Abstract: Spinner dolphins (Stenella longirostris) use Maku'a Beach, a small bight along the Wa'i'ana'e coast of O'ahu, as a rest site. Behavior and use patterns of Maku'a Beach by spinner dolphins and swimmers were studied in July and August of 1995 to provide baseline data on the dolphin population and to assess potential impacts of swimmers on the dolphins' resting behavior. Dolphins were observed on 52 out of 53 days, and they entered the area between 0545 and 0845 h. Their departure time varied widely. Average school size was 67 ± 0.6 SE and decreased with time of day. The most common aerial behaviors were slaps, leaps, and spins, respectively, with a peak in aerial behavior in late afternoon associated with schools moving offshore. The number of swimmers in the study area was highest on weekend mornings (x = 12 ± 0.6 SE), with a maximum of 63 people in the water at the same time. Rest appeared delayed and compressed in this population of dolphins as compared to other studies and may be a response to the presence of swimmers in the morning. The results suggest a potential adverse impact of swimmers on the dolphins' resting patterns, with earlier departure times and shorter periods of dive behavior indicative of rest.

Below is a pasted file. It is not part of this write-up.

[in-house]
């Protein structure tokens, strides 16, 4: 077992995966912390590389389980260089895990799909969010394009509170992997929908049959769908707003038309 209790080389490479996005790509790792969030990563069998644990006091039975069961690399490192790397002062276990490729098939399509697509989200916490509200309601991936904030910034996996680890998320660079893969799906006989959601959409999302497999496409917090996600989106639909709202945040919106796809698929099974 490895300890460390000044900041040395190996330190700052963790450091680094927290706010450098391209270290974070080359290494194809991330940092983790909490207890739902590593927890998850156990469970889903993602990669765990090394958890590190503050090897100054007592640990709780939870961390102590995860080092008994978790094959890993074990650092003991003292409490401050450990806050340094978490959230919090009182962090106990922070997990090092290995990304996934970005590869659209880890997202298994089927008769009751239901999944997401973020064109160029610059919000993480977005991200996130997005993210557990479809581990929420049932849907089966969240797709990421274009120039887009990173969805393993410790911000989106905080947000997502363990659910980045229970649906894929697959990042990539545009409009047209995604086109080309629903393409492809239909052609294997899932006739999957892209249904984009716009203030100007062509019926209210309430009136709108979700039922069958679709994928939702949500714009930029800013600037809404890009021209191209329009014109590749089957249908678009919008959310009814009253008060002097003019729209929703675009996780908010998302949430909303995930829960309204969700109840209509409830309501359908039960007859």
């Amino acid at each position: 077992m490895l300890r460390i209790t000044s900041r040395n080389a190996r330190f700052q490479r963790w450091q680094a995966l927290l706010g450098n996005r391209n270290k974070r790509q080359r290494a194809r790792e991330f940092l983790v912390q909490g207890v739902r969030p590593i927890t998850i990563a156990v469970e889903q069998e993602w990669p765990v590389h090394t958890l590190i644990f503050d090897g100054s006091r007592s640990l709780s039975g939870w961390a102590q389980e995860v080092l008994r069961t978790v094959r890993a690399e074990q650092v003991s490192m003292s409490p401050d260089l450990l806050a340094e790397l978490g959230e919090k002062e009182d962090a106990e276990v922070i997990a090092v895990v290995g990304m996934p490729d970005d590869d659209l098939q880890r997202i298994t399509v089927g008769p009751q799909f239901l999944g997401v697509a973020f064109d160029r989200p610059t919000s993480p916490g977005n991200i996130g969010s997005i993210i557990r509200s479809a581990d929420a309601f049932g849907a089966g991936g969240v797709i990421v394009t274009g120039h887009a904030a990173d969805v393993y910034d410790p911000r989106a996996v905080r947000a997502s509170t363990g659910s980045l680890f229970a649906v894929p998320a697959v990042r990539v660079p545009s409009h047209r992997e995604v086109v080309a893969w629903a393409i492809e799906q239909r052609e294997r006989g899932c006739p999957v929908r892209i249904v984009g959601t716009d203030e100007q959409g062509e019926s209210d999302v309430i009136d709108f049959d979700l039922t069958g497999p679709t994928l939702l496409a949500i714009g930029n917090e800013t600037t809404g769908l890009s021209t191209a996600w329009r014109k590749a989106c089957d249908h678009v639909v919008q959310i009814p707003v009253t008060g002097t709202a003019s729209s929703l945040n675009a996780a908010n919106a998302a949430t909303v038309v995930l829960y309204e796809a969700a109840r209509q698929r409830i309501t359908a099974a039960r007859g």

Key Words: SPINNER DOLPHIN; STENELLA LONGIROSTRIS; MAKU'A BEACH; O'AHU; HAWAI'I; RESTING PATTERNS; RESTING BEHAVIOR; SWIMMERS; HUMAN IMPACT
Document Type: Research article
Page Numbers: 403 - 412